35 following section examines the formative traditions of Interpretative Phe nomenological Analysis. Phenomenology As a whole, phenomenology is concerned with understanding lived experience (Eatough & Smith, 2006). Edmond Husserl, the founder of phenomenology, believed that there were two types of experiences: a stream of conscio usness and the component parts (Zhang, 2016). Husserl believed that by understanding the essential features of an experience, one could transcend the experience itself and reveal the common essential features of a particular experience (Smith et al., 2009 ). Husserl acknowledged the realness of the lifeworld and, therefore, was concerned not with existence, but how things were understood (Moran, 2000). Husserl stated that one must ack to the things on thinking, seeing, and remembering (Cairns & Emb ree, 2012). In order t o do this, Husserl recommends ing ting aside the natural attitude in favor of describing and reflecting on each phenomenal component of an experience (Smith et al., 2009). This creates an intentional relationship be tween the process and experiences of consciousness, i.e. the seeing of something (Cairns & Embree, 2012). For Husserl, there are two components of experience: the noema, or what is thought, and the noesis, or the act of thinking (Moran, 2000). Husserl bel ieved the noesis, the reflection or conscious mental processes, allowed true understanding of the noema (Moran, 2011).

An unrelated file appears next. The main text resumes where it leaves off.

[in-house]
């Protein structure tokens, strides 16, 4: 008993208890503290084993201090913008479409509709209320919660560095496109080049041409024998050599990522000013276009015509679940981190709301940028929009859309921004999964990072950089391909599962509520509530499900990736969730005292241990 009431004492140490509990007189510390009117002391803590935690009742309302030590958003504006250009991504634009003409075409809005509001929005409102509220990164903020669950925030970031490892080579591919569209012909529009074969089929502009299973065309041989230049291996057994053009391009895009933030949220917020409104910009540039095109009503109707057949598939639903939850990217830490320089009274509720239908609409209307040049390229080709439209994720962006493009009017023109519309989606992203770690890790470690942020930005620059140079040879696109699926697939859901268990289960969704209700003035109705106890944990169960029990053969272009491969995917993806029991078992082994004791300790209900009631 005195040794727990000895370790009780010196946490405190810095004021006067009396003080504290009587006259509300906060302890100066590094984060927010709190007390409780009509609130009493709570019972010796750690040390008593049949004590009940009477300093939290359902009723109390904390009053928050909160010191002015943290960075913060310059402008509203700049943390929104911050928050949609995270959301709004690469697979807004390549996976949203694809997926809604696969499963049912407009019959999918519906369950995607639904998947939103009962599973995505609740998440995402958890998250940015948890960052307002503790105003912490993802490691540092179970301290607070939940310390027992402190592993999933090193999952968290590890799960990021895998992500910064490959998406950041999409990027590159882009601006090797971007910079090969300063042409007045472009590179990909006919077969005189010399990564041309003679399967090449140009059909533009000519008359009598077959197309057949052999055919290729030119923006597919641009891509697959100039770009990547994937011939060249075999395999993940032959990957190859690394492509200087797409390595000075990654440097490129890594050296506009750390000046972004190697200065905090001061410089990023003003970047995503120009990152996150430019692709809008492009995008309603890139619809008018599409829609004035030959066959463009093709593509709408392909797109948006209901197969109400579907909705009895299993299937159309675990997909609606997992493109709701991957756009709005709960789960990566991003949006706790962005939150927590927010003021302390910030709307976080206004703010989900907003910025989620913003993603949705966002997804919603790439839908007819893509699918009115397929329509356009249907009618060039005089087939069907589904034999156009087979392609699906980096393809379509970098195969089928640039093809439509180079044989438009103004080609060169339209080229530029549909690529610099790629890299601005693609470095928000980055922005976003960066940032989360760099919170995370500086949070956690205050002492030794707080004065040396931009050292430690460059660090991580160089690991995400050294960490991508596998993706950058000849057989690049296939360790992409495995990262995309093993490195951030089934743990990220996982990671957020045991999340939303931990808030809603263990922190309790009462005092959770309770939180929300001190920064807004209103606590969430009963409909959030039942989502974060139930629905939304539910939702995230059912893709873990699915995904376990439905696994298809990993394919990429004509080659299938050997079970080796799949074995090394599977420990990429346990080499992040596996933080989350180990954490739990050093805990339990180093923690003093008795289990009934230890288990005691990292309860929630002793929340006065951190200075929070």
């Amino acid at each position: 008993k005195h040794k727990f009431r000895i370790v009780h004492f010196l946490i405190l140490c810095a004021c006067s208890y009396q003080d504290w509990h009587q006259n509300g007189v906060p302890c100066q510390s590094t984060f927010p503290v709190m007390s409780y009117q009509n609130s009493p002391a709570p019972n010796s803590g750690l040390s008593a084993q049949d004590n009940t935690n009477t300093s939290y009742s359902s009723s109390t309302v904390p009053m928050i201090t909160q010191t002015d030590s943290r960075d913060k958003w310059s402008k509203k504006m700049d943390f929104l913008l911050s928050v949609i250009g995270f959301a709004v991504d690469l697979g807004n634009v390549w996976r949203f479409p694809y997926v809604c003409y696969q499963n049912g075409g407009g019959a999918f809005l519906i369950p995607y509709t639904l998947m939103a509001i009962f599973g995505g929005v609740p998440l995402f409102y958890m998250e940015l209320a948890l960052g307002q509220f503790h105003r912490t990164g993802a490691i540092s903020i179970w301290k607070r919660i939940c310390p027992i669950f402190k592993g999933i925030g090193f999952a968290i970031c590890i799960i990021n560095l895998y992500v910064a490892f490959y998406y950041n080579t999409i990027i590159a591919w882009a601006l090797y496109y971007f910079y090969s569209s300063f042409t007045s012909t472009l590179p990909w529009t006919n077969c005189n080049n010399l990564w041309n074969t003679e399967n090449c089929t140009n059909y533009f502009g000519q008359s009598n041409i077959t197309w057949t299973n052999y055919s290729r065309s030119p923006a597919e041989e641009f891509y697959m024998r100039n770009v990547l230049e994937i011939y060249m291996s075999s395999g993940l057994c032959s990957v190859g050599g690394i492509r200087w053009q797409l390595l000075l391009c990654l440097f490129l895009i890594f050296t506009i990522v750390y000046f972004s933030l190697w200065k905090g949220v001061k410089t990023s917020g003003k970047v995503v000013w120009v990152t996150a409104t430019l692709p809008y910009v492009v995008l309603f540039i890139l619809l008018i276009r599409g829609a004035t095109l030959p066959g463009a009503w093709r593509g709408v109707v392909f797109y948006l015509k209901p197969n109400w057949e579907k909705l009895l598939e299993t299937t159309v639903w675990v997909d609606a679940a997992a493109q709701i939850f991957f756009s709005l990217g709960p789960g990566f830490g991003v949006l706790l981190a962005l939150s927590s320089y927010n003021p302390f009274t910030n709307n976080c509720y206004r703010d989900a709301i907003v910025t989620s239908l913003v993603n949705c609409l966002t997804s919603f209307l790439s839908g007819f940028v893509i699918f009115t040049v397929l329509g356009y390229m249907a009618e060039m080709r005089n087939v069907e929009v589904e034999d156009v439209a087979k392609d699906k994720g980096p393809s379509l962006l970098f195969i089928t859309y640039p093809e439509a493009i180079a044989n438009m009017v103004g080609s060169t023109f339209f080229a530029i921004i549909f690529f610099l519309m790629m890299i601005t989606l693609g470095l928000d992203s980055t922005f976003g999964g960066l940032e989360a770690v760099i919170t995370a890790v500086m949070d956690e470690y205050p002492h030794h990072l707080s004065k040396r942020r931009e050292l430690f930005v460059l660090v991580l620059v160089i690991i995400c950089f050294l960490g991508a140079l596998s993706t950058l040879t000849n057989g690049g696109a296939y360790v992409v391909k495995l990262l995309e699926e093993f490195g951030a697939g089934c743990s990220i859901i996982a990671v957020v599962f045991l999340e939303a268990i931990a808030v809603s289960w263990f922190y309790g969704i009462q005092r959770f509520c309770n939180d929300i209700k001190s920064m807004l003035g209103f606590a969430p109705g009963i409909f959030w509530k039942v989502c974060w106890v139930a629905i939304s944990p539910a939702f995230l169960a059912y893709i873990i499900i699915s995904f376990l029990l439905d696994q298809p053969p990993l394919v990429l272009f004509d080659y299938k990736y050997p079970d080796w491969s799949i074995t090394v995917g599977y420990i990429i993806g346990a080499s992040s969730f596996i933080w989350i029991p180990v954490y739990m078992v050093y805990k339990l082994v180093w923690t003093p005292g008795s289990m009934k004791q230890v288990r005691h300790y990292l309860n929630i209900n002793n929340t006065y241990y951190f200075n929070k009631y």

36 transcendental reduction. The eidetic reductio n establishes an essence, whereas the transcendental reduction forms the essential features of an experience (Smith, et al., 2009). By using transcendental reflection, Husserl suggests we are able to explore the essential features of our conscious life (S mith et al. 2009). One must always repeat the process of bracketing in order to suspend scientific and preconceived ideas of a phenomenon (Moran, 2000). a historical, so cial, and temporal context (Moran, 2000). Heidegger believed humans are existence, humans are provided with limited choices that are situated in their social and tempor al context (Gjesdal, 2011). Furthermore, Heidegger used phenomenology as a way to decipher human factual life (Moran, 2000). As being is always in relation to others and the world, then interpretation is an essential part of an intersubjective life (Mora n, 2000; Smith et al., 2009). Heidegger, although not completely abandoning bracketing, was more concerned with the question of existence itself, rather than putting aside preconceived ideas to understand experience (Moran, 2000). Indeed, Heidegger spends much of his time discussing b eing and existence (Moran, 2000). or inauthentic (Moran, 2000). I nauthenticity, or the normal condition of doing what others do, Authenticity, on the other hand, resembl es bracketing in so much that it (Moran, 2000). Like Heidegger, Jean Paul Sartre believed humans make meaning out of engaging with the world we inhabi t (Smith et al., 2009). Sartre used two terms to describe this engagement: